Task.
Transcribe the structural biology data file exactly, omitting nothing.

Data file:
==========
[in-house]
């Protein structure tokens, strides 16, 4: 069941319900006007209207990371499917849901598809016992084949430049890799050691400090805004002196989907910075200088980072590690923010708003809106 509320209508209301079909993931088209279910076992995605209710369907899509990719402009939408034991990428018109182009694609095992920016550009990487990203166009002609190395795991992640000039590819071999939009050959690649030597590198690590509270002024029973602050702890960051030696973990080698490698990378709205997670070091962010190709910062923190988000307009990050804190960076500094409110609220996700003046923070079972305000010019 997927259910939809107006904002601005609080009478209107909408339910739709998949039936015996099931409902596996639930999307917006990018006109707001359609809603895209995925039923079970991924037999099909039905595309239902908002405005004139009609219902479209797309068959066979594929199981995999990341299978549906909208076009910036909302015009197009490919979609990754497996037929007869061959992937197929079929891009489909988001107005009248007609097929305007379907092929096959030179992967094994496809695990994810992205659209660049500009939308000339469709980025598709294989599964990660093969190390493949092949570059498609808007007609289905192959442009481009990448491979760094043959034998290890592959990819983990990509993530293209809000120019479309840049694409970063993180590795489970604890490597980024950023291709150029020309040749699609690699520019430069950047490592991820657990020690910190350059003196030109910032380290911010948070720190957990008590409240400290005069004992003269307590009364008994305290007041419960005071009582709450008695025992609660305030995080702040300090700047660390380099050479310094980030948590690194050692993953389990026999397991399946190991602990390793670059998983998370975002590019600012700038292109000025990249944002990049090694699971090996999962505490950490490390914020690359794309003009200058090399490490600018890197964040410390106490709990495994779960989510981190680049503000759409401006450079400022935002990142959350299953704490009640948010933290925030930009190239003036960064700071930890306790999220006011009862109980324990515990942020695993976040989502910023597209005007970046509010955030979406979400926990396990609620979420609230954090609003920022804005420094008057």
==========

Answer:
[in-house]
């Protein structure tokens, strides 16, 4: 069941319900006007209207990371499917849901598809016992084949430049890799050691400090805004002196989907910075200088980072590690923010708003809106 509320209508209301079909993931088209279910076992995605209710369907899509990719402009939408034991990428018109182009694609095992920016550009990487990203166009002609190395795991992640000039590819071999939009050959690649030597590198690590509270002024029973602050702890960051030696973990080698490698990378709205997670070091962010190709910062923190988000307009990050804190960076500094409110609220996700003046923070079972305000010019 997927259910939809107006904002601005609080009478209107909408339910739709998949039936015996099931409902596996639930999307917006990018006109707001359609809603895209995925039923079970991924037999099909039905595309239902908002405005004139009609219902479209797309068959066979594929199981995999990341299978549906909208076009910036909302015009197009490919979609990754497996037929007869061959992937197929079929891009489909988001107005009248007609097929305007379907092929096959030179992967094994496809695990994810992205659209660049500009939308000339469709980025598709294989599964990660093969190390493949092949570059498609808007007609289905192959442009481009990448491979760094043959034998290890592959990819983990990509993530293209809000120019479309840049694409970063993180590795489970604890490597980024950023291709150029020309040749699609690699520019430069950047490592991820657990020690910190350059003196030109910032380290911010948070720190957990008590409240400290005069004992003269307590009364008994305290007041419960005071009582709450008695025992609660305030995080702040300090700047660390380099050479310094980030948590690194050692993953389990026999397991399946190991602990390793670059998983998370975002590019600012700038292109000025990249944002990049090694699971090996999962505490950490490390914020690359794309003009200058090399490490600018890197964040410390106490709990495994779960989510981190680049503000759409401006450079400022935002990142959350299953704490009640948010933290925030930009190239003036960064700071930890306790999220006011009862109980324990515990942020695993976040989502910023597209005007970046509010955030979406979400926990396990609620979420609230954090609003920022804005420094008057």